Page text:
Is this the death of Tumblr?

Everyone’s favourite microblogging site is under threat and could soon join the likes Myspace and Bebo in the social media graveyard. That is, if users of Tumblr decide to call it quits and jump ship to another social platform following a recent announcement from its staff. Tumblr’s new policy is coming into effect on December 17th, and will result in the deletion of any posts portraying “real-life human genitals or female-presenting nipples.”

Tumblr’s staff have said that this is in order to make the site “a better, more positive” place, but the reaction from its users to this announcement has been swift and mostly negative. But what led one of the internet’s most liberal sites to take such a stern stance on explicit content?

The change in policy is likely due to recent events, in which the platform failed to screen out some child pornography that was found in an audit. This resulted in Tumblr being removed from the App Store. Reading this might make you wonder why there’s such a resistance to the policy considering it seems to be for the greater good of the site. But while Tumblr’s intentions are good, many users feel that they are seriously flawed.

So what are the problems? And how can all this lead to the ‘Death of Tumblr?’

Alienating Sex Workers

Considering Tumblr has always been known as a place where users can view sex-positive images and videos, this policy has felt like a sucker punch for workers and creators of this type of content. They argue that Tumblr is ‘punishing consenting, adult sex workers who rely on platforms like Tumblr for their livelihood and safety.’

Sex workers have used Tumblr for community support and gathering resources for staying safe, as well as screening clients who could be potentially dangerous. Taking this away, as well as the closing down of other likeminded sites leaves one less safe space for these men and women to work in. And in a cruel, ironic twist of fate, the ban comes into place on December the 17th, which is also the International Day to End Violence Against Sex Workers…

Fandoms & LGBTQ Under Attack

Actual porn only has a small presence on Tumblr compared with the multiple fandoms and artists on the site, who post fictional and nonfictional content about various TV shows, video games or films.

Tumblr is a space that they use to express their freedom and creativity in these fandoms, a place that they might not be able to replicate elsewhere. Thousands of works of art, fiction and videos have been created and posted on the site, with some users making a small income from selling their drawings through their Tumblr page. Many of these creations will be lost when the new policy comes into effect on December 17th. It feels even more personal when you consider that the artists who draw explicit artwork on Tumblr are often women creating for other women. These hard-working people are being entirely abandoned by Tumblr, and it’s difficult to see why they wouldn’t all just switch over onto to Twitter now.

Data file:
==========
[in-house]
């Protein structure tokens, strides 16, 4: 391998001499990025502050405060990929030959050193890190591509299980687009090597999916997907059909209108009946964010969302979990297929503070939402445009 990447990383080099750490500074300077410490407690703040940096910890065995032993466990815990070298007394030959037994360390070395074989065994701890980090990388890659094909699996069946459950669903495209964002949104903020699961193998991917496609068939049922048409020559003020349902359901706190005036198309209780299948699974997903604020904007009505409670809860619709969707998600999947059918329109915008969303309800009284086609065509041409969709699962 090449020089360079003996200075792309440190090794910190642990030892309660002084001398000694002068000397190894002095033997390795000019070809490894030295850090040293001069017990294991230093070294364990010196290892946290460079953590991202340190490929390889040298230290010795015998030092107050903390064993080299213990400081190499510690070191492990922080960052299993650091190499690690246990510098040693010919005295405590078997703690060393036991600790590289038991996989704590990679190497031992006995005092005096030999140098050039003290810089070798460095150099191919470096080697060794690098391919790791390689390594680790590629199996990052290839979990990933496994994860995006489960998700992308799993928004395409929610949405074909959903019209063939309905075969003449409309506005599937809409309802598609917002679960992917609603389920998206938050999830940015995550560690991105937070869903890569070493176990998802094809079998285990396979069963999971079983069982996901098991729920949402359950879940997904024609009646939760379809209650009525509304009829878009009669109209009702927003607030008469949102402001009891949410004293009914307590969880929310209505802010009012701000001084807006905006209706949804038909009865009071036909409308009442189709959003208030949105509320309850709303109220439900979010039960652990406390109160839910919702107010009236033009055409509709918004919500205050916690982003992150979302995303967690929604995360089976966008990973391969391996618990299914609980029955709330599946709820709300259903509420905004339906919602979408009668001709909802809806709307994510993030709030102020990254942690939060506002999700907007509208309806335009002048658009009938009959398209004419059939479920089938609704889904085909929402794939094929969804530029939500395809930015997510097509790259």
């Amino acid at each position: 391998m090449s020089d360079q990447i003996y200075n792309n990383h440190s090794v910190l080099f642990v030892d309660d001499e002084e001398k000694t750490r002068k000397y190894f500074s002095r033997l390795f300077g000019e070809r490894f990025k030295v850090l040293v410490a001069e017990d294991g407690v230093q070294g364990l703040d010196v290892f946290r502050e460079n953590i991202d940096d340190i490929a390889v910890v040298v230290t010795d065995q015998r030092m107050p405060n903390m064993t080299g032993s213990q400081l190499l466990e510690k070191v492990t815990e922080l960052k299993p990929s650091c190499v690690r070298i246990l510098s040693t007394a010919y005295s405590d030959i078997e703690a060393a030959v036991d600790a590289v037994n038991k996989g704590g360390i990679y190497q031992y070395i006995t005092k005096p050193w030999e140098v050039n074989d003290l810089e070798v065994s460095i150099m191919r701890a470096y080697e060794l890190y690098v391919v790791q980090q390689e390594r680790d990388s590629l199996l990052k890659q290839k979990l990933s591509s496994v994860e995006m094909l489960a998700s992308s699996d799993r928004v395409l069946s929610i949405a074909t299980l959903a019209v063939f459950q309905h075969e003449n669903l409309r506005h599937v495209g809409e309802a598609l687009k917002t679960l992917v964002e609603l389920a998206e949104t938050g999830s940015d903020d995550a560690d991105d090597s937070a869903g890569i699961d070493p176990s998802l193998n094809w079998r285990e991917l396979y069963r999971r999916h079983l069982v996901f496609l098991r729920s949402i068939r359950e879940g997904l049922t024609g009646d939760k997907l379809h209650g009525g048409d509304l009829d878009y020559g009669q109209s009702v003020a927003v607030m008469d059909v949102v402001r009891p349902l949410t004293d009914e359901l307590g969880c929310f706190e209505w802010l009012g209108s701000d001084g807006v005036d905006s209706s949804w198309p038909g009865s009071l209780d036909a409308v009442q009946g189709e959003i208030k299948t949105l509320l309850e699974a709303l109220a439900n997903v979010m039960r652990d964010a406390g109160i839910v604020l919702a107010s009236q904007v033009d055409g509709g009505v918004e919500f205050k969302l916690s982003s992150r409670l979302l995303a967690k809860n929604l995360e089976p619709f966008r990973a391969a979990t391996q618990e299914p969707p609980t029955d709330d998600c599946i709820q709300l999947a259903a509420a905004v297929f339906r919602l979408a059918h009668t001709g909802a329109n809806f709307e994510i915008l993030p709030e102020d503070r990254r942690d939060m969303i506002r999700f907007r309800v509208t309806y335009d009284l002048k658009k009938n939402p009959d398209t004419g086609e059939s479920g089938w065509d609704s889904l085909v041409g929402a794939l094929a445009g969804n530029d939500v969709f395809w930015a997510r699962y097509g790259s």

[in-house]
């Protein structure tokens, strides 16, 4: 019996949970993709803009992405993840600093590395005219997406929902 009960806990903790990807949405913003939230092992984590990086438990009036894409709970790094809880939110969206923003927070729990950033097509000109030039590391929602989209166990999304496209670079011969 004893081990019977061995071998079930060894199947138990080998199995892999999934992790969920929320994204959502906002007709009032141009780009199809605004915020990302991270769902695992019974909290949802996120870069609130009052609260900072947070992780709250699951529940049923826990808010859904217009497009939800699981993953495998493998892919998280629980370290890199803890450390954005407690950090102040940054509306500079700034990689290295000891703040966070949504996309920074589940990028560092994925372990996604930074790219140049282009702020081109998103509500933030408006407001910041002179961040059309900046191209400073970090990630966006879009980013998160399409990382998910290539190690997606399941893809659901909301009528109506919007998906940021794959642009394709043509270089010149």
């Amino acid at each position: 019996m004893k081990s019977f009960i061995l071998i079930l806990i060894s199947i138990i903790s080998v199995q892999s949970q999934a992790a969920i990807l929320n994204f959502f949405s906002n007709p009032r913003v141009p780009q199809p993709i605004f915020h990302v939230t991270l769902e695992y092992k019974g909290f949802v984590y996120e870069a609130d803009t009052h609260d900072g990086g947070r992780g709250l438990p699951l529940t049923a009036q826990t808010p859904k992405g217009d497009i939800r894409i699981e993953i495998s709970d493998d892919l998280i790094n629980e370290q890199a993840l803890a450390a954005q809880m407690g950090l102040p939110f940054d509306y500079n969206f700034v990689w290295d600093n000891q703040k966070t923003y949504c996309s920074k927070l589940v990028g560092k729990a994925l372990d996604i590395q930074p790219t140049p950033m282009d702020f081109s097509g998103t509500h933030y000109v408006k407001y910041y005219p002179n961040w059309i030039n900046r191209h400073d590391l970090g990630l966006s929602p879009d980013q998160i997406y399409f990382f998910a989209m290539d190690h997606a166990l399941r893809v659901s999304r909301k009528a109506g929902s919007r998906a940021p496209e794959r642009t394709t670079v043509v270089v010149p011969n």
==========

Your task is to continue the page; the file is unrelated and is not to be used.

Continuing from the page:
The policy will also have another impact on the LGBTQ community, as discussed by people who used the site to discover who they are. LGBTQ users have used Tumblr to express themselves and be open about their sexuality or identity; something they never felt they could do on popular platforms like Facebook or Twitter. This journey of self-discovery also included some NSFW content, but many have credited the site for helping them gain confidence to come out in real life. The community and content that many LGBTQ users will have built and consumed will no longer be available for future generations come December 17th.

The System Is Broken


Yes, you read correctly, apparently ping pong is too sexualized for Tumblr. Of course, anyone who reads this blog can tell that there is no NSFW content in the above image, and you’d surely think the Tumblr staff would notice too? This is one of the major problems that the new policy update is causing. Tumblr is using an auto-detecting algorithm to flag what it deems as ‘explicit content,’ a bot of sorts, that is searching through every single post on the site and deeming whether it’s acceptable or not. As you can see from above and these few posts below, it’s extremely flawed.

Not even Bake Off is safe! And while users can click on these flagged posts and appeal, this is going to be very time-consuming as some accounts have had over 2,000 deemed as NSFW by the algorithm.

It’s easy to see how this is angering users when many of these posts would be deemed completely fine if they were being checked over by a pair of human eyes and not a bot. Likewise, one of the most frustrating issues is that the algorithm is flagging up posts like these, but not extremist content. Racist and white supremacist posts, including Nazi propaganda, are still easily found on the site, despite Tumblr’s stance against ‘hate speech.’

Yes, Nazis can continue to post swastikas and we can belittle one another and shout abuse, as long as there’s ‘no female-presenting nipples’ visible. The whole idea is absurd, but what’s worrying is that other sites such as Facebook, and even Twitter, are considering using algorithms like Tumblr’s to filter out inappropriate content.

So will December 17th be remembered as the day Tumblr died? It seems likely. Even if they were to back-pedal now, the damage is done. Thousands have already flocked onto Twitter or are in search of new sites to replace the platform. Content creators know that at any given moment their artwork and creations could be deemed explicit and removed. Users have learned that their desire to shape their own communities and manage their own content doesn’t matter to Tumblr.

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